Resign? probably not, but look for work in another company with realistic expectations? definitely. It's been my experience that clients who insist on rediculous design ideas and won't listen to reason are more likely to blame the developer when it all goes pear shape.

As for trying to upload data when terminating. Don't do it. The watch dog timer is not predictable in how much time your app will get before the timer assumes it is hung and kills it. I hit a similar situation recently when I started working on a established project where the app was randomly failing to start. The problem was that the developers had put download code into the application:didFinishLaunchingWithOptions: method. Because of internet latency and server latency issues, the method was taking too long and should have had it's code moved to a background thread.

Trying to do the same thing on termination, sleep, etc will have the same problem and there is no known way to stop the watchdog timer from killing your app.

The other question I have is why is the client resistant to multitasking? why do they care? They actually cannot stop it anyway because it's effectively part of any app. I presume that if they don't want multitasking they also don't want any form of internet access or animations. Because without threading those things, your UI is very likely to be unuseable, earning you a lot of 1 star ratings and complaints.

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I totally understand, I guess current generation computing has to face these type of funny design choices. As for people it is hard to resist a vast change from desktop commuting to tablet and smart phone computing. They just don't get these thing! they love to think things a very desktopy way! lol (Desktopy). – doNotCheckMyBlog Feb 10 '12 at 2:58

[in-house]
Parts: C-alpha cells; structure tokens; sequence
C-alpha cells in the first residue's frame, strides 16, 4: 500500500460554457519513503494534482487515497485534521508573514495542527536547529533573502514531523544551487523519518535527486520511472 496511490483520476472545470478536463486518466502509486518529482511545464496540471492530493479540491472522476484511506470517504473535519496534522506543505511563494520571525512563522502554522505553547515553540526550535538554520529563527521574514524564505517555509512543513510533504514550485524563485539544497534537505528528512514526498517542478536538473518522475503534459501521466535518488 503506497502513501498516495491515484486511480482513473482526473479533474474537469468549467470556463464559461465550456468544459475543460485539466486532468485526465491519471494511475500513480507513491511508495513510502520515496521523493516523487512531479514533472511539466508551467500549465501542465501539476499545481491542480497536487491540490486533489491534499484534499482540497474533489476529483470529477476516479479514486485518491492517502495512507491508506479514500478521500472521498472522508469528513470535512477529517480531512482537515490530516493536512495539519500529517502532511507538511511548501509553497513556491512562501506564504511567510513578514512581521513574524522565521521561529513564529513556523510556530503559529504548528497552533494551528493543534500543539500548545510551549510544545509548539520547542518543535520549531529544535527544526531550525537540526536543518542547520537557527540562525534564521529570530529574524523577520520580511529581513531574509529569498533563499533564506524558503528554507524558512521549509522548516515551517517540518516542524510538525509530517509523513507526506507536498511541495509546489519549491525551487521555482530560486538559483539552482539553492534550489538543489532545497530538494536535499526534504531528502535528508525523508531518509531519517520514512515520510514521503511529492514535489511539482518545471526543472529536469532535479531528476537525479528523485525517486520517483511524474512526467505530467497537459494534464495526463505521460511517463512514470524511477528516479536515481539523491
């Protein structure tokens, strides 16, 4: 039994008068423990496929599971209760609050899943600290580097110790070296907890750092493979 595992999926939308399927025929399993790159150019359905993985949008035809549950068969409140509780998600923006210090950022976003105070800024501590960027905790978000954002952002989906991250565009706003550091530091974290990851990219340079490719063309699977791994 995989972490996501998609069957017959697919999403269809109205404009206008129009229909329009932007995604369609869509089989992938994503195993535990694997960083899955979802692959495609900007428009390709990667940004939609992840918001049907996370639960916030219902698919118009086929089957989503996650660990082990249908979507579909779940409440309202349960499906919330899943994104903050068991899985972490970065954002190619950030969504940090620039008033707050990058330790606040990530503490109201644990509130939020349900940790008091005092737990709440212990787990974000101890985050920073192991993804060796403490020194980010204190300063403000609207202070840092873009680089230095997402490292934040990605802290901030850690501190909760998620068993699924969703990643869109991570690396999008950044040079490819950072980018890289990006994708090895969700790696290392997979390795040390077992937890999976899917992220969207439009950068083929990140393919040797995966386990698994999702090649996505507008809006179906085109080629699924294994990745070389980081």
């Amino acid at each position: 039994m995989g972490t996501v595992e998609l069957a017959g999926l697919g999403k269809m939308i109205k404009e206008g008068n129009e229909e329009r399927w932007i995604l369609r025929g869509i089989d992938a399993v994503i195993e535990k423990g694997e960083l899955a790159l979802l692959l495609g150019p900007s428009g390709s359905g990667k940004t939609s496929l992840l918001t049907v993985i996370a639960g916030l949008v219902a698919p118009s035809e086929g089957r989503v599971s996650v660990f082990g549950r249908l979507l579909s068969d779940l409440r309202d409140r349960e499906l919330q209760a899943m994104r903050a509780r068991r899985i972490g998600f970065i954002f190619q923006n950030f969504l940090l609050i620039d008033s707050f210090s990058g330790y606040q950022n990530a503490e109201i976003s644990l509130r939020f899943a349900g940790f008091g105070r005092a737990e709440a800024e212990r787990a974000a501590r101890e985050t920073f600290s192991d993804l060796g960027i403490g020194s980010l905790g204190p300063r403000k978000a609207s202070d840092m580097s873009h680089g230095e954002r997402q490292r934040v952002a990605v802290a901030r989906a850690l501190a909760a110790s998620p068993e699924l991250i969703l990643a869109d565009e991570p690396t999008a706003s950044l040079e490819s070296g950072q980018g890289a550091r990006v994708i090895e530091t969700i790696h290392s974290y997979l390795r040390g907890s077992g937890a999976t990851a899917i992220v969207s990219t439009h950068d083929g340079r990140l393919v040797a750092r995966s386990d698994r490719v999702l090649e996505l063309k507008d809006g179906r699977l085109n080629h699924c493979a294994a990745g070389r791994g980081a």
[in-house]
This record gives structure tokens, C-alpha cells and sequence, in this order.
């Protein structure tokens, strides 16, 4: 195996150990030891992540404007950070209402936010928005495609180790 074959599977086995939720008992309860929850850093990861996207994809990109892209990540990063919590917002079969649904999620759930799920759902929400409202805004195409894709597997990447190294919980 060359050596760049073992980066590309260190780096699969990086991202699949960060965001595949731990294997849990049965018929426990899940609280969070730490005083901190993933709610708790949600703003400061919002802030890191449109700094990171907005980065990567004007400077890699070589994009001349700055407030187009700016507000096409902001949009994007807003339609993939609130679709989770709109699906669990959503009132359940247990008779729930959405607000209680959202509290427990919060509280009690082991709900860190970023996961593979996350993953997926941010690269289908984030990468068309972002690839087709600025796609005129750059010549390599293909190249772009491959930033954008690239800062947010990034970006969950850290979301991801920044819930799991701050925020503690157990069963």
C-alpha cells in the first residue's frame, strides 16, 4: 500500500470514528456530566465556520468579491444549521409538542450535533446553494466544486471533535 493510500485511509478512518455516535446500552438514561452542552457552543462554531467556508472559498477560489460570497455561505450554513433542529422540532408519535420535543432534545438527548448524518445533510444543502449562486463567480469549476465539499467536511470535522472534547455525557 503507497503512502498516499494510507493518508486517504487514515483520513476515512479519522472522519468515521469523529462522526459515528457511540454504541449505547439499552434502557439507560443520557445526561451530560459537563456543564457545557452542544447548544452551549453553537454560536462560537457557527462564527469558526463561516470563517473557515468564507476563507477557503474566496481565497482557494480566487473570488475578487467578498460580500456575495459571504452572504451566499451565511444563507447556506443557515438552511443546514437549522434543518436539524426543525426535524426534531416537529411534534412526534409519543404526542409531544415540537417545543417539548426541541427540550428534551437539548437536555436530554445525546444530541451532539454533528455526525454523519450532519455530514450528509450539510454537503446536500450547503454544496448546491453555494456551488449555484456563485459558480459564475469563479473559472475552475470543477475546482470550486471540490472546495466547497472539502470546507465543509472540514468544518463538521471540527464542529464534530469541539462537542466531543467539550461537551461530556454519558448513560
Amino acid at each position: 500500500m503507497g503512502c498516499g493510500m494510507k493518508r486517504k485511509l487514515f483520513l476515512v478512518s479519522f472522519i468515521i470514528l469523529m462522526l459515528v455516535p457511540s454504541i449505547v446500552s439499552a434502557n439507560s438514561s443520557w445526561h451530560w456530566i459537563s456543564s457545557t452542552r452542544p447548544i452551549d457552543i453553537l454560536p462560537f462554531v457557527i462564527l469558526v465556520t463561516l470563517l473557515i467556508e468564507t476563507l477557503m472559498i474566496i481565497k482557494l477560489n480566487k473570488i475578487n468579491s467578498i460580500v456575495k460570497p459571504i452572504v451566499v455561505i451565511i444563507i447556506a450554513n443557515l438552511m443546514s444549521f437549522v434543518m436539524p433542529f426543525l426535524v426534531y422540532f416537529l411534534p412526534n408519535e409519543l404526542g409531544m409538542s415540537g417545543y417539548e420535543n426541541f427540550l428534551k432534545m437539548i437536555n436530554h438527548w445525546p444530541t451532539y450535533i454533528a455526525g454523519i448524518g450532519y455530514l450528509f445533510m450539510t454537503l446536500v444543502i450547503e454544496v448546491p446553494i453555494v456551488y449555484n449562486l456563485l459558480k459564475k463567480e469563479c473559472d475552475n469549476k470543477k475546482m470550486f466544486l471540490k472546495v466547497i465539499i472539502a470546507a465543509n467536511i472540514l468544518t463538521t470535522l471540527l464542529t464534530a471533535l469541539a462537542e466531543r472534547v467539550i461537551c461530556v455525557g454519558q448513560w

You know the people involved - but sometimes these sorts of things are not the client being stupid, but the client showing that they have missunderstood what something means (multitasking), so this may be cleared up by some careful questioning of the client to see if they do actually know what they are talking about :-) – drekka Feb 10 '12 at 3:02

Does it matter when you upload the data to the server? Does it have to be right before application terminates?

If not, then I have this suggestion:

In the App Delegate method applicationWillTerminate, write all your data into a text file, something like mydata.txt, of your application sandbox filesystem (namely in the Library/Cache directory. Can't use the Document directory for app generated files. Apple now uses Document directory for iCloud syncing so putting your files there will result in app being rejected). Also need to mark your file with don't sync to iCloud attribute.

Then on the next launch of your application, you can check for the existence of this "mydata.txt" file. If it exists, read all the data from it and upload to your server. Then delete the file from the Library/Cache folder so next time it doesn't upload the same data. You can do this in the App Delegate's applicationDidFinishLaunching method.